Being a novelist rather than an essayist, however, and a man of many equivocations, Burgess put these thoughts in A Clockwork Orange into the mouth of a ridiculous figure, the prison chaplain, who objects to the Ludovico Method—but not enough to resign his position, for he is eager to advance in what Alex calls “Prison religion.” Burgess puts the defense of the traditional view of morality as requiring the exercise of free will—the view that there is no good act without the possibility of a bad one—into the mouth of a careerist.

The two endings of A Clockwork Orange—the one that Burgess himself wrote and the truncated one that his American publisher wanted and that Kubrick used for his film—have very different meanings.

According to the American-Kubrick version, Alex resumes his life as violent gang leader after his head injury undoes the influence of the Ludovico Method. He returns to what he was before, once more able to listen to classical music (Beethoven’s Ninth) and fantasize violence without any conditioned nausea:

Oh, it was gorgeosity and yumyumyum. When it came to the Scherzo I could viddy myself very clear running and running on like very light and mysterious nogas [feet], carving the whole litso [face] of the creeching [screaming] world with my cut-throat britva [razor]. And there was the slow movement and the lovely last singing movement still to come. I was cured all right.

Kubrick even suggests that this is a happy outcome: better an authentic psychopath than a conditioned, and therefore inauthentic, goody-goody. Authenticity and self-direction are thus made to be the highest goods, regardless of how they are expressed. And this, at least in Britain, has become a prevailing orthodoxy among the young. If, as I have done, you ask the aggressive young drunks who congregate by the thousand in every British town or city on a Saturday night why they do so, or British soccer fans why they conduct themselves so menacingly, they will reply that they are expressing themselves, as if there were nothing further to be said on the matter.

The full, British version of A Clockwork Orange ends very differently. Alex begins to lose his taste for violence spontaneously, when he sees a happy, normal couple in a café, one of whom is a former associate of his. Thereafter, Alex begins to imagine a different life for himself and to fantasize a life that includes tenderness:

There was Your Humble Narrator Alex coming home from work to a good hot plate of dinner, and there was this ptitsa [girl] all welcoming and greeting like loving. . . . I had this sudden very strong idea that if I walked into the room next to this room where the fire was burning away and my hot dinner laid on the table, there I should find what I really wanted. . . . For in that other room in a cot was laying gurgling goo goo goo my son. . . . I knew what was happening, O my brothers. I was like growing up.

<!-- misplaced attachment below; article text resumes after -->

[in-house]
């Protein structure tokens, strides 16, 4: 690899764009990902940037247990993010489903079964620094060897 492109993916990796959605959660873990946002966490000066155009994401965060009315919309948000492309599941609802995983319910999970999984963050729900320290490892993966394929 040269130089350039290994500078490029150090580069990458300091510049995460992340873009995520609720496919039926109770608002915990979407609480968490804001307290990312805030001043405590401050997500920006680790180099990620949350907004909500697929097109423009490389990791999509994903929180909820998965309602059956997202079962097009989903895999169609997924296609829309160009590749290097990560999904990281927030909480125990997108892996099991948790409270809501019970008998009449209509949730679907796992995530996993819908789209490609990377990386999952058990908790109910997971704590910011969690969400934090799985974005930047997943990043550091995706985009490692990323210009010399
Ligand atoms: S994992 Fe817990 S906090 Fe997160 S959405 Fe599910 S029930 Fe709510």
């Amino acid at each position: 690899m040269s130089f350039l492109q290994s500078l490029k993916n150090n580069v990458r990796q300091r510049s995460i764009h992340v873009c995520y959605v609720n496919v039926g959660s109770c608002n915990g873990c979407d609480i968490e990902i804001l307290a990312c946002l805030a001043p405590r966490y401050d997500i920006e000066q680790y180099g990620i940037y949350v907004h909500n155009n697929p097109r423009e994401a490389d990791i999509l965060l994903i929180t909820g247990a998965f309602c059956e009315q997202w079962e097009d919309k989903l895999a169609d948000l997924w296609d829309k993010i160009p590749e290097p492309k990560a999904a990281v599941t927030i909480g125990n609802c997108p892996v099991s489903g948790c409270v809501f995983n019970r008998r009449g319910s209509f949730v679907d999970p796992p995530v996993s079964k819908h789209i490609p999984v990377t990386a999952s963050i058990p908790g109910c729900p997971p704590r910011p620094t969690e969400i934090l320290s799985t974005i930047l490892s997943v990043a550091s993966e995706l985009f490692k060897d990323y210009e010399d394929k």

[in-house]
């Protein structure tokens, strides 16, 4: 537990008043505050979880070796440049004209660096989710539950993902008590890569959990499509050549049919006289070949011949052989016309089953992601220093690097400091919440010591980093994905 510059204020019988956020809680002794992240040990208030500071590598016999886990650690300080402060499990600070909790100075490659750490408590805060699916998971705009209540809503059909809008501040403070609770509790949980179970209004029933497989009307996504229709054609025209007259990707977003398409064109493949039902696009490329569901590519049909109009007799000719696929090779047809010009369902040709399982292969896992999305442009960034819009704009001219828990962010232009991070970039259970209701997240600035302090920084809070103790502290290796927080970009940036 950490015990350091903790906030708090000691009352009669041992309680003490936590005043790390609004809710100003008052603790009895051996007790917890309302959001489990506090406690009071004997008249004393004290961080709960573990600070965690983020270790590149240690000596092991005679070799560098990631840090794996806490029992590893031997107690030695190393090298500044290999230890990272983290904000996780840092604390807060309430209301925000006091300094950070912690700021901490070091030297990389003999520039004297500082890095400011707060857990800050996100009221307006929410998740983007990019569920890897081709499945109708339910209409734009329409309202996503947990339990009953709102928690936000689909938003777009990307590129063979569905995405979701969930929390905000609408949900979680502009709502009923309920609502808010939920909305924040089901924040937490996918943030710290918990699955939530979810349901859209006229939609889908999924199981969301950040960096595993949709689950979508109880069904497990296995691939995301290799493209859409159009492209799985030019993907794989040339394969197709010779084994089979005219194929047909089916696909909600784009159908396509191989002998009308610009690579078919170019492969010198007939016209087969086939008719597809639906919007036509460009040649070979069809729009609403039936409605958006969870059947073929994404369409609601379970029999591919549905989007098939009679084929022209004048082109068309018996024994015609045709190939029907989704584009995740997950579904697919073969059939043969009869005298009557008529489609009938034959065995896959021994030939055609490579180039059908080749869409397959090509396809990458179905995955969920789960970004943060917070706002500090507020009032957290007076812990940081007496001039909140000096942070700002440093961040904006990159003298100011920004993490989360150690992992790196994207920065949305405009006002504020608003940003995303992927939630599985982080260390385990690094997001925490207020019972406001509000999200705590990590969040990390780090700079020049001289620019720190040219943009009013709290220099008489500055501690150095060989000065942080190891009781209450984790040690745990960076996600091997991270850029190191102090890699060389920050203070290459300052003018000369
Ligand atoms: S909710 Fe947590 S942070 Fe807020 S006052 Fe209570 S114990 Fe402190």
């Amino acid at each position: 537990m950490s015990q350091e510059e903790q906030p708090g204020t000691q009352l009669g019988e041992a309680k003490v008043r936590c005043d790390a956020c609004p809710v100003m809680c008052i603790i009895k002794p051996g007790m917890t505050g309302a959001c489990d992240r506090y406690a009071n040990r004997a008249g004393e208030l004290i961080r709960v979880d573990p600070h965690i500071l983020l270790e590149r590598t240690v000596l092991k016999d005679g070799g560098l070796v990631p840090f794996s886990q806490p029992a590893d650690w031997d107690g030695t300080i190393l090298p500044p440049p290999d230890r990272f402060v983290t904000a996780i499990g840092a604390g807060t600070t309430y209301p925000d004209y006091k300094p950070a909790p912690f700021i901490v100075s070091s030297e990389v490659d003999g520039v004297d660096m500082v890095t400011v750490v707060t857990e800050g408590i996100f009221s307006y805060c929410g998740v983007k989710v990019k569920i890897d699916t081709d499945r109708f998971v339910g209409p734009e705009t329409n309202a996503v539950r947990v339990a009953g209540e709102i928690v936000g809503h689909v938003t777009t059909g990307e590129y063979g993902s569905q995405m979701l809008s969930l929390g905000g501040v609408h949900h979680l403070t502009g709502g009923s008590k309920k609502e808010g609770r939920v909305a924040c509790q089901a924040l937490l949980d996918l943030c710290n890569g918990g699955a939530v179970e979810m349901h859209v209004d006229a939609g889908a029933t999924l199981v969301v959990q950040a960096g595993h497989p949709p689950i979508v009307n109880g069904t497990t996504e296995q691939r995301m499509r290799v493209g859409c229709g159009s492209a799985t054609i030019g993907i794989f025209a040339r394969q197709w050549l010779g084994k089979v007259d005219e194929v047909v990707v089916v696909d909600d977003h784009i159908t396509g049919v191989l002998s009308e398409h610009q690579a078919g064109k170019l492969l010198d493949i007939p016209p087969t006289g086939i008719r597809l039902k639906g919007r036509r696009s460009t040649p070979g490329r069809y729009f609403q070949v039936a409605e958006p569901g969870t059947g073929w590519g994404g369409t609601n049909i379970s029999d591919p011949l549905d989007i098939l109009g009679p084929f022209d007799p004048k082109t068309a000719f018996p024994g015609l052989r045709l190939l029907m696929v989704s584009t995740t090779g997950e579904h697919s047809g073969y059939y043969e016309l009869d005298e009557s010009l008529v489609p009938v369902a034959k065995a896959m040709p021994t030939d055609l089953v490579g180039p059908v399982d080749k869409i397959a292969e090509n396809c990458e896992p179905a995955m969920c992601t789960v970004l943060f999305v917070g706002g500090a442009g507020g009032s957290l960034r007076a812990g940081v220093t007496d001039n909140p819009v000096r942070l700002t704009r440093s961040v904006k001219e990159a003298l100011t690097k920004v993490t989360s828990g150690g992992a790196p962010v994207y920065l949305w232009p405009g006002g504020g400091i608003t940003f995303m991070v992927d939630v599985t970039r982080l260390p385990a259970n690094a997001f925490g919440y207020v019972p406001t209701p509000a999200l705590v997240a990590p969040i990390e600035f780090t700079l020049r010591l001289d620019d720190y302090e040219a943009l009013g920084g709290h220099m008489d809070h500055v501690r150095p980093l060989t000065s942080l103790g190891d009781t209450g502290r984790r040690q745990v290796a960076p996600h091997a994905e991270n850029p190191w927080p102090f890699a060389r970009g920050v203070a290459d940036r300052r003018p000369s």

Burgess obviously prefers a reformation that comes spontaneously from within, as it does in the last chapter, to one that comes from without, by application of the Ludovico Method. Here he would agree with Kubrick—an internal reformation is more authentic, and thus better in itself because a true expression of the individual. Perhaps Burgess also believes that such an internal reformation is likely to go deeper and be less susceptible to sudden reversal than reformation brought from outside.


It's archetypal Anglo-American/Judeo-Christian literature in that it grapples with the only issue that really matters in human affairs, the choice between freedom and security, and comes down on the side of free will.

N.B.: Note that the scientists hate freedom because it leads to insecurity and evil in the world, which is the objection to God's Creation that gave rise to Darwinism. The Ludovicists know they could have created Man better.


Posted by Orrin Judd at February 28, 2006 9:28 AM
Comments

I never knew about the British version being different. This novel has always been in my top ten; I keep changing my mind about the movie every time I see it (which for some reason is the way I usually am with Kubrick films).

I must point out to OJ that Alex's argot stream-of-consciousness owes much to Joyce's Ulysses. But I suppose OJ thinks this aspect of the novel is a weakness.

Posted by: ted welter at February 28, 2006 1:51 PM

ted:

No, I think Joyce and Alex are similar.

Posted by: oj at February 28, 2006 1:56 PM

touche'

Posted by: ted welter at February 28, 2006 2:39 PM

"Clockwork Orange" is one of only two movies I ever walked out on. The other was "Taxi Driver."

The level of horror and violence was so unsettling that I became physically ill.

Posted by: erp at March 1, 2006 8:47 AM

you probably don't want to rent "Texas Chainsaw Massacre" then.

Posted by: toe at March 1, 2006 1:52 PM

...or the Passion of the Christ, for that matter.

Posted by: ted welter at March 2, 2006 7:07 AM